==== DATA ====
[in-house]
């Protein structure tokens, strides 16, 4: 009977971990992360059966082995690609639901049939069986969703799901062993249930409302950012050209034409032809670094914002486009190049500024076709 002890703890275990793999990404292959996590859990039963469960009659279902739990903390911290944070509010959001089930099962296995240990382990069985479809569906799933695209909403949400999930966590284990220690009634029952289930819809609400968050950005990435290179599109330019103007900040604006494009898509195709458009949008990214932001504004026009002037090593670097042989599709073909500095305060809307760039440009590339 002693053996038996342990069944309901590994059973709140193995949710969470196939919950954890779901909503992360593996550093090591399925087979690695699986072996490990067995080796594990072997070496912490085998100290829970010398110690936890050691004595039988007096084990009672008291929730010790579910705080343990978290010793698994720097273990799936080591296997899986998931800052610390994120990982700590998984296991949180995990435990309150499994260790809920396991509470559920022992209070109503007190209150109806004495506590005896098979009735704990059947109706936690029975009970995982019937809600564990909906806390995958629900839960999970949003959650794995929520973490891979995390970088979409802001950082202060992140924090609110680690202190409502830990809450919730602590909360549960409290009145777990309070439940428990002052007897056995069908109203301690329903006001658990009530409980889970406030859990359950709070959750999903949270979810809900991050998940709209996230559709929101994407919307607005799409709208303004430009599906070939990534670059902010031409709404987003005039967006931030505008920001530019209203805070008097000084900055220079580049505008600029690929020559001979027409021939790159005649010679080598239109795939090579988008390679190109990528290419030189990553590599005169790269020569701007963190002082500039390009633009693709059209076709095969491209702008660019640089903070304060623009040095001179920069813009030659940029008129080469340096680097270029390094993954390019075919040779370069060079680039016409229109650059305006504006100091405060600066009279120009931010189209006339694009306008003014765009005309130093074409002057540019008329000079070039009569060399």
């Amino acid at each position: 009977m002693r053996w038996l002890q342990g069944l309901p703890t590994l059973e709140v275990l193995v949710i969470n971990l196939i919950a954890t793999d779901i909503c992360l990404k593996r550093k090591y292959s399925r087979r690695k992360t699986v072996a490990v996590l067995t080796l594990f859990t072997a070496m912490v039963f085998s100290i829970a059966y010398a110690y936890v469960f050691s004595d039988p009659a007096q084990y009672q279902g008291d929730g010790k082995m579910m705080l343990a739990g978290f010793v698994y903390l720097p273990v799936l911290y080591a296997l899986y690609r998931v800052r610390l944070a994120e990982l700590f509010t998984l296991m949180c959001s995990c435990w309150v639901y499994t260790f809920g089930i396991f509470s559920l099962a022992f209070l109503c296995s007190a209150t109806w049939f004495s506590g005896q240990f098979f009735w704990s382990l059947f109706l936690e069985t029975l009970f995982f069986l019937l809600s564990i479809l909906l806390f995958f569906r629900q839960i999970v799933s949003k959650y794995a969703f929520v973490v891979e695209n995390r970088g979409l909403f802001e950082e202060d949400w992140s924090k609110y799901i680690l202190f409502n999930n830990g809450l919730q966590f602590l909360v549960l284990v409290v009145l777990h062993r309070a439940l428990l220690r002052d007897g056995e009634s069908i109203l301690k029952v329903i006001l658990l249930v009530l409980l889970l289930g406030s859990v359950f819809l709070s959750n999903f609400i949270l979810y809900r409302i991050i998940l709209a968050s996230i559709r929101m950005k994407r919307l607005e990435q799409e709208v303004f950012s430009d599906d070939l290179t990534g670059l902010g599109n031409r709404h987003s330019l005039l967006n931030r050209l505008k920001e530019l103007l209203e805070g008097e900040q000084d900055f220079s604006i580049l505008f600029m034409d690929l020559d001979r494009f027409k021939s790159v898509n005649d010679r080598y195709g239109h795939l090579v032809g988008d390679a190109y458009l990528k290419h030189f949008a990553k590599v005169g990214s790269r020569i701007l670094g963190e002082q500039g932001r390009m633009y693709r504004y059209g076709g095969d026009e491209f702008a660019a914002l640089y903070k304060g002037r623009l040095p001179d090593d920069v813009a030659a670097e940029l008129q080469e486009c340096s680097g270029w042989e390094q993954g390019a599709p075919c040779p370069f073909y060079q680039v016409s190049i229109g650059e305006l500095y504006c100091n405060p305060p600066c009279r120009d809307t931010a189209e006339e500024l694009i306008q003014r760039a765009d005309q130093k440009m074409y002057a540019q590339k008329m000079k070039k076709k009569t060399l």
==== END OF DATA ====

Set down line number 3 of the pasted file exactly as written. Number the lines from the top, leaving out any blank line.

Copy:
């Amino acid at each position: 009977m002693r053996w038996l002890q342990g069944l309901p703890t590994l059973e709140v275990l193995v949710i969470n971990l196939i919950a954890t793999d779901i909503c992360l990404k593996r550093k090591y292959s399925r087979r690695k992360t699986v072996a490990v996590l067995t080796l594990f859990t072997a070496m912490v039963f085998s100290i829970a059966y010398a110690y936890v469960f050691s004595d039988p009659a007096q084990y009672q279902g008291d929730g010790k082995m579910m705080l343990a739990g978290f010793v698994y903390l720097p273990v799936l911290y080591a296997l899986y690609r998931v800052r610390l944070a994120e990982l700590f509010t998984l296991m949180c959001s995990c435990w309150v639901y499994t260790f809920g089930i396991f509470s559920l099962a022992f209070l109503c296995s007190a209150t109806w049939f004495s506590g005896q240990f098979f009735w704990s382990l059947f109706l936690e069985t029975l009970f995982f069986l019937l809600s564990i479809l909906l806390f995958f569906r629900q839960i999970v799933s949003k959650y794995a969703f929520v973490v891979e695209n995390r970088g979409l909403f802001e950082e202060d949400w992140s924090k609110y799901i680690l202190f409502n999930n830990g809450l919730q966590f602590l909360v549960l284990v409290v009145l777990h062993r309070a439940l428990l220690r002052d007897g056995e009634s069908i109203l301690k029952v329903i006001l658990l249930v009530l409980l889970l289930g406030s859990v359950f819809l709070s959750n999903f609400i949270l979810y809900r409302i991050i998940l709209a968050s996230i559709r929101m950005k994407r919307l607005e990435q799409e709208v303004f950012s430009d599906d070939l290179t990534g670059l902010g599109n031409r709404h987003s330019l005039l967006n931030r050209l505008k920001e530019l103007l209203e805070g008097e900040q000084d900055f220079s604006i580049l505008f600029m034409d690929l020559d001979r494009f027409k021939s790159v898509n005649d010679r080598y195709g239109h795939l090579v032809g988008d390679a190109y458009l990528k290419h030189f949008a990553k590599v005169g990214s790269r020569i701007l670094g963190e002082q500039g932001r390009m633009y693709r504004y059209g076709g095969d026009e491209f702008a660019a914002l640089y903070k304060g002037r623009l040095p001179d090593d920069v813009a030659a670097e940029l008129q080469e486009c340096s680097g270029w042989e390094q993954g390019a599709p075919c040779p370069f073909y060079q680039v016409s190049i229109g650059e305006l500095y504006c100091n405060p305060p600066c009279r120009d809307t931010a189209e006339e500024l694009i306008q003014r760039a765009d005309q130093k440009m074409y002057a540019q590339k008329m000079k070039k076709k009569t060399l």